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Inhaltsverzeichnis

Frontmatter

1. What is word processing?

Abstract
Well to begin with, it isn’t computing! You don’t need to know anything about programming, or hexadecimal equivalents, or debugging or any of the other things that computer people love to talk about. If anything, it’s an extension of typewriting. A good typist is far more likely to be at home with a word processor than is the most knowledgeable of data-processing managers.
Peter Flewitt

2. Text generation

Abstract
Before the original thought of the executive can be converted by the word processor, it must be presented in some tangible form. This process we will call Text generation. Original material — and we are here concerned only with that which has not been previously generated and stored for re-use — can be produced by only four main methods; longhand draft, shorthand notes, a dictation machine, or direct keyboarding, as shown in Figure 3.
Peter Flewitt

3. What is a word processor?

Abstract
A word processor may be many things to many people. One might as well ask the question, ‘What is a typewriter?’ or ‘What is a photocopier?’ There are many levels of typewriter, from the humble portable to the sophisticated electronic proportional-spacing office machine. There are also many grades of photocopier, from the slow, one-off heat process, semi-domestic machines to the multi-collating, plain-paper copier-duplicators of the huge corporations. One might also ask the question, ‘When does a typewriter become a word processor?’ because the line of demarcation somewhere around the level of electronic and memory typewriters is very hazy indeed! A manufacturer whose main concern is typewriters, but who introduces, at the top of his range, an electronic machine performing some of the functions of editing and memory, might be tempted to call it a word processor. A similar machine, marketed by a company which also produced powerful word- and data-processing equipment at the top of the range, would to them perhaps only merit the description ‘memory typewriter’.
Peter Flewitt

4. What does it do?

Abstract
This chapter and the following one, ‘How does it do it?’ assume a stand-alone configuration consisting of keyboard, VDU displaying 80 characters wide, central processor with floppy disks, and a letter-quality printer. The system is either a dedicated word processor or computer with a ‘user-friendly’ word processing software package. It is not practicable to cope with the many and varied WP packages in great detail, but an attempt has been made to indicate where alternative methods are likely to be used. The intention is to state in broad outline what might be expected from a word processor in terms of functions and ability. The actual operation of the equipment is covered in the next chapter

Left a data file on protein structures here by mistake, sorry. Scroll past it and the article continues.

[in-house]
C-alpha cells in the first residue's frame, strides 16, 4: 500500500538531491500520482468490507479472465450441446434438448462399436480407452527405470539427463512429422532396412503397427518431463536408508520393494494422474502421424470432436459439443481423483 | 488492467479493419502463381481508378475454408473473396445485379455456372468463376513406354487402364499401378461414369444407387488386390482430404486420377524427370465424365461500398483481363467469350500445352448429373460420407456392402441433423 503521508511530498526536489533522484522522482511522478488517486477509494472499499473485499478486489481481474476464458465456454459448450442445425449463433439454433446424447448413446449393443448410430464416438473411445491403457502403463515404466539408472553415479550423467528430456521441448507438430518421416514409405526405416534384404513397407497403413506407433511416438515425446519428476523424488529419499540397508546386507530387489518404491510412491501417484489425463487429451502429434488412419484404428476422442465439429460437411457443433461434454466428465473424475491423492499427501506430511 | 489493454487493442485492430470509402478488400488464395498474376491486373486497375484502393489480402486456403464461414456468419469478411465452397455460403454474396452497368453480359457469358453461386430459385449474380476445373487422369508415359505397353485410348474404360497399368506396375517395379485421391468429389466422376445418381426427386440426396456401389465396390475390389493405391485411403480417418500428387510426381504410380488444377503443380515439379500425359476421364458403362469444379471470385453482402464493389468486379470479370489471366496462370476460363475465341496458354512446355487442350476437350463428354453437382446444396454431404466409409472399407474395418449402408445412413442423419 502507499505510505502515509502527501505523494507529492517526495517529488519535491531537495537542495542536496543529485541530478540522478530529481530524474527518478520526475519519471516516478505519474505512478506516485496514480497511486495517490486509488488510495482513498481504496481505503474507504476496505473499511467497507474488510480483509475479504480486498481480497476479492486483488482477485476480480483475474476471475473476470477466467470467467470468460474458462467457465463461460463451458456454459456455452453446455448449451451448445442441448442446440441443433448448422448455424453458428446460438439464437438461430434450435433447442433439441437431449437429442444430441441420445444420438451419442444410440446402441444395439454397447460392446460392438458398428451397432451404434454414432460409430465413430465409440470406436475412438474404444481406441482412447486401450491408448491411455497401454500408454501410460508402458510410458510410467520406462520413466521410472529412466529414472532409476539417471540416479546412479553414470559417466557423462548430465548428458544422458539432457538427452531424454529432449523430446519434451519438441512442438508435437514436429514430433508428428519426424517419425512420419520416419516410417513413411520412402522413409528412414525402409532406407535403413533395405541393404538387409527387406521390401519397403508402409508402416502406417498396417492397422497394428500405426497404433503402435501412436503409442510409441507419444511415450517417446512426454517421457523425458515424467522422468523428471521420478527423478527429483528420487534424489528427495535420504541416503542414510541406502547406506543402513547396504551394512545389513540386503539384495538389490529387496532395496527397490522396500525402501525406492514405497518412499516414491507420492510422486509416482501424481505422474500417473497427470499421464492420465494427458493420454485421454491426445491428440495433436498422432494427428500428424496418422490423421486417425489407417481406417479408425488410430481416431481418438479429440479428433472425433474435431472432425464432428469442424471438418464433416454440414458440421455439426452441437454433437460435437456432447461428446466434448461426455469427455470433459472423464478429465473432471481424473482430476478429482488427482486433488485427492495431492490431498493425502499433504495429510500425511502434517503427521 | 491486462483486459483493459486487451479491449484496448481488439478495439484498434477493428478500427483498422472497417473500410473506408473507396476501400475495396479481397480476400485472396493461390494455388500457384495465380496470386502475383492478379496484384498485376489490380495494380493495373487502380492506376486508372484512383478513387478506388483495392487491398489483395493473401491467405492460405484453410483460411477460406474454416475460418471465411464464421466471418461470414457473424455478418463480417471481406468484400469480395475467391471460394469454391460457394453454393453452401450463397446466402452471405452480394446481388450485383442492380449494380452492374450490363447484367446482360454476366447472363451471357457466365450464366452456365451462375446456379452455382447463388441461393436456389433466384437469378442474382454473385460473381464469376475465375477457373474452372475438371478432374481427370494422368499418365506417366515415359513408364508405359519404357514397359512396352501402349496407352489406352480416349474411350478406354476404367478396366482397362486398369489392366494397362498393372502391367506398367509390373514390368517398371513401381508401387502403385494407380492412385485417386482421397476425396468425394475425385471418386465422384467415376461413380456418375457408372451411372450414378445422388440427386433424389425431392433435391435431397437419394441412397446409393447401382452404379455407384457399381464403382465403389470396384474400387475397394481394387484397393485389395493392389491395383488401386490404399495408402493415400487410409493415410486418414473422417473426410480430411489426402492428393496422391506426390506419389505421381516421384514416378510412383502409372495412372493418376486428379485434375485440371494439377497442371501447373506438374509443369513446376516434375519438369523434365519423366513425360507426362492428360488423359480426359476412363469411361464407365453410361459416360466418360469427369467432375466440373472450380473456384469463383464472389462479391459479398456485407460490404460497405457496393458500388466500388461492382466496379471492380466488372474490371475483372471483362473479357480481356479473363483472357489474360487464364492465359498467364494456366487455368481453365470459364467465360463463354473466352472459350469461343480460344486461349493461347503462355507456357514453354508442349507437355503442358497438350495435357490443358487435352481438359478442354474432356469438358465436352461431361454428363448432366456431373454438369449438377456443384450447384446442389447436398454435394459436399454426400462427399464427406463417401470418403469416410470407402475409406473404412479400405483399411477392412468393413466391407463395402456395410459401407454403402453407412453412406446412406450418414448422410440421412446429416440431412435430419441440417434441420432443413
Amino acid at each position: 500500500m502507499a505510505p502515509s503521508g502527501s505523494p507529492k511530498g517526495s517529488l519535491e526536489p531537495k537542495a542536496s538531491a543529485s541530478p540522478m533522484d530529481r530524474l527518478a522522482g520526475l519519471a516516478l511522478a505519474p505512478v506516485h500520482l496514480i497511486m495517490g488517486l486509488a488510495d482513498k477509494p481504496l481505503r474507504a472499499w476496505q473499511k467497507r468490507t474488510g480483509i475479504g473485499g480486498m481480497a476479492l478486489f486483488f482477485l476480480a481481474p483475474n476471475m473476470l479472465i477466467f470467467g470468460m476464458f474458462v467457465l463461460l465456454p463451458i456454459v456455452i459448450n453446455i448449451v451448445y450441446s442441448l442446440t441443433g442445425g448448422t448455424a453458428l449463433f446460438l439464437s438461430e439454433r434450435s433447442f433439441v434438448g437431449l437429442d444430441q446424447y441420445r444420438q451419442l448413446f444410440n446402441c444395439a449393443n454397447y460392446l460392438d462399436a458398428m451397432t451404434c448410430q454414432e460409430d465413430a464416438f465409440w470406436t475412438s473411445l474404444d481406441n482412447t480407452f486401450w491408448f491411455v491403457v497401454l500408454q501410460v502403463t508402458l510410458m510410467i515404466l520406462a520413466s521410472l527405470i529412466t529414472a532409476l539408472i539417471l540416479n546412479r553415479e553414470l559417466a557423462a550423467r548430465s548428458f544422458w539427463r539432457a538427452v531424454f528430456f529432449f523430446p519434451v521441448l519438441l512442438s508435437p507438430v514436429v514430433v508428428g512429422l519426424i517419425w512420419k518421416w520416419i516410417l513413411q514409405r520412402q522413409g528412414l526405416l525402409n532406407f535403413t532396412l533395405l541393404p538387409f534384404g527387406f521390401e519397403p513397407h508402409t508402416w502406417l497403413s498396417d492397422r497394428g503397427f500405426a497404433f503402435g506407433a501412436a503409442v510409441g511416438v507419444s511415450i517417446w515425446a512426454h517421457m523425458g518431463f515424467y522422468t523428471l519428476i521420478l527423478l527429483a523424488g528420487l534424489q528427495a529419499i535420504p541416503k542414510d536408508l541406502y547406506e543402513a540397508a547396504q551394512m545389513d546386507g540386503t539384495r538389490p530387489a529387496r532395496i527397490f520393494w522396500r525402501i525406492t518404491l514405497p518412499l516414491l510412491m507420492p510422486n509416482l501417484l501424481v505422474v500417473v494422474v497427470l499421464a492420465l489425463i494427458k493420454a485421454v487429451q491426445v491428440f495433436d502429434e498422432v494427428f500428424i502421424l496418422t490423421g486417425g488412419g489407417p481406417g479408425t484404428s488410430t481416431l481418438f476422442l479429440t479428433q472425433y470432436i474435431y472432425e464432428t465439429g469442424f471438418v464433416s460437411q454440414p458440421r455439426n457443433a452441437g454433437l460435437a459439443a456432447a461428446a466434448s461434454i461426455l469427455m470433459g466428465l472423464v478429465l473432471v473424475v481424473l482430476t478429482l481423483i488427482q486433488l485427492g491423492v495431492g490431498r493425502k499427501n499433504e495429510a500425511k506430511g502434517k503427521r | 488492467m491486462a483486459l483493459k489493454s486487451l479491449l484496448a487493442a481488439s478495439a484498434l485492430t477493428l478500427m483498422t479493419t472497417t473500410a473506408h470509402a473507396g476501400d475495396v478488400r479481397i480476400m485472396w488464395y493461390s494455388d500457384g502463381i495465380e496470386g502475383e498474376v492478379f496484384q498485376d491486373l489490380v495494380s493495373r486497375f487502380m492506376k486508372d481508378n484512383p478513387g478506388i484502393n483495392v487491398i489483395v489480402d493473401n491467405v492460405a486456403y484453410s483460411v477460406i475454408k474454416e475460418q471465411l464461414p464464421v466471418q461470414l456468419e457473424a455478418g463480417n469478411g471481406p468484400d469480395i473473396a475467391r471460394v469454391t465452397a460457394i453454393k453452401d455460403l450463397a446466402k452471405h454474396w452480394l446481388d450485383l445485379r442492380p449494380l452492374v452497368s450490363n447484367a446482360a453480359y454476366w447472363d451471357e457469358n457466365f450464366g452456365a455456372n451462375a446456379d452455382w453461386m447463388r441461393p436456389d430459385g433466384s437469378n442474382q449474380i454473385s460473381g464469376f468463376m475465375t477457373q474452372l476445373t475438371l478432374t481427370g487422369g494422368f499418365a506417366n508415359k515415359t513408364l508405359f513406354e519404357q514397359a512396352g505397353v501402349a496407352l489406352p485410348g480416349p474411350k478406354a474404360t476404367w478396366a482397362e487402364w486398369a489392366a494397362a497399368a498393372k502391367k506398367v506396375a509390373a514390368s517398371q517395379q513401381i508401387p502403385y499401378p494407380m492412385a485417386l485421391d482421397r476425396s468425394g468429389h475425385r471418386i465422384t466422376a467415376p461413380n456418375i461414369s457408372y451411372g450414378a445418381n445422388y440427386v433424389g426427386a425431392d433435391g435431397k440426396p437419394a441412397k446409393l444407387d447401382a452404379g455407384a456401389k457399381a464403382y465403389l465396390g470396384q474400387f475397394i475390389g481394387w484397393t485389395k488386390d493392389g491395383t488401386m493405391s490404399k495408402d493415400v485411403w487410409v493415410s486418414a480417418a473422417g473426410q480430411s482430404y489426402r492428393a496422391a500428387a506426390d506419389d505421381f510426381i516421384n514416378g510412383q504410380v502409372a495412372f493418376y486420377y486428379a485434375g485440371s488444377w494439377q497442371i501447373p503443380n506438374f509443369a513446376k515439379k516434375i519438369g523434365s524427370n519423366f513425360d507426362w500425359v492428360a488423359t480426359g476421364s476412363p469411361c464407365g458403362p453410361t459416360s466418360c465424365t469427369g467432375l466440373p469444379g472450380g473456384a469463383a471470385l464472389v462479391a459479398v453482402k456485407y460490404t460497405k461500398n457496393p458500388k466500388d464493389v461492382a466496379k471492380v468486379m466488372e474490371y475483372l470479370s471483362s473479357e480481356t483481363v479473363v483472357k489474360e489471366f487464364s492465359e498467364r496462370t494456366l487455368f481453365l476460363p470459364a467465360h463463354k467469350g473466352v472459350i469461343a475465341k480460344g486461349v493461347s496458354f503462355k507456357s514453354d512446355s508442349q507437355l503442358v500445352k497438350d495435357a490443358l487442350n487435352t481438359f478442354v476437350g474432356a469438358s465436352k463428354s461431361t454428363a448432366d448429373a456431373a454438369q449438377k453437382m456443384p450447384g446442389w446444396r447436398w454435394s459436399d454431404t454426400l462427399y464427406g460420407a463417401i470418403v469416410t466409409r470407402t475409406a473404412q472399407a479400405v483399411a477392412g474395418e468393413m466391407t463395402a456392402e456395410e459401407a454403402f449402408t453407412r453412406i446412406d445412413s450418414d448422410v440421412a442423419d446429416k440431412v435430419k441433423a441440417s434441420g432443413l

Peter Flewitt

5. How does it do it?

Abstract
This chapter is about giving instructions or ‘commands’ to a word processor. It sets out the basic principles of command sequences. We then go on to look at a selection of the special function keys which an operator may find in addition to the standard QWERTY layout on her keyboard; some of the codes and symbols which appear on the screen, and different procedures used for filing material on disk.
Peter Flewitt

6. Who can use one?

Abstract
Having now digested quite a lot of information about the hardware, what the equipment consists of, what it does and how it does it, let us now turn to the most important part of the word-processing system — the people who are going to benefit from its use. What kind of a business is going to use this new generation of office aids? It is a common fallacy that only big business can gain from the use of sophisticated equipment. The need for word processors depends on the kind of work which is to be done — not on the size of organisation.
Peter Flewitt

7. Who will operate it?

Abstract
We now come to the most important part of a word processing system — people. No matter how advanced the technology, we are still reliant upon the skill of human beings to make it work. The success or failure of a system depends entirely upon the people who will operate it. Note that I said ‘people’ and not ‘person’, because a word processor does not only involve a girl sitting at a keyboard. The originator also plays an important part. The time will come when all an executive has to do is to pick up a microphone and dictate into it, and the machine will produce perfectly-typed, beautifully set-out hard copy directly from his dictation. When it does — unless standards of dictation are very different from what we experience today — some extremely peculiar letters will result.
Peter Flewitt

8. Where do we go from here?

Abstract
Having completely revised this book, originally written at the end of the 1970s and published in 1980, it seems incredible that in such a fast-moving area as word processing so much that was written at that time is still valid. What has happened of course, is that the basic principles which are what we are concerned with have not changed a great deal. Nor, I think, are they likely to in the foreseeable future.
Peter Flewitt

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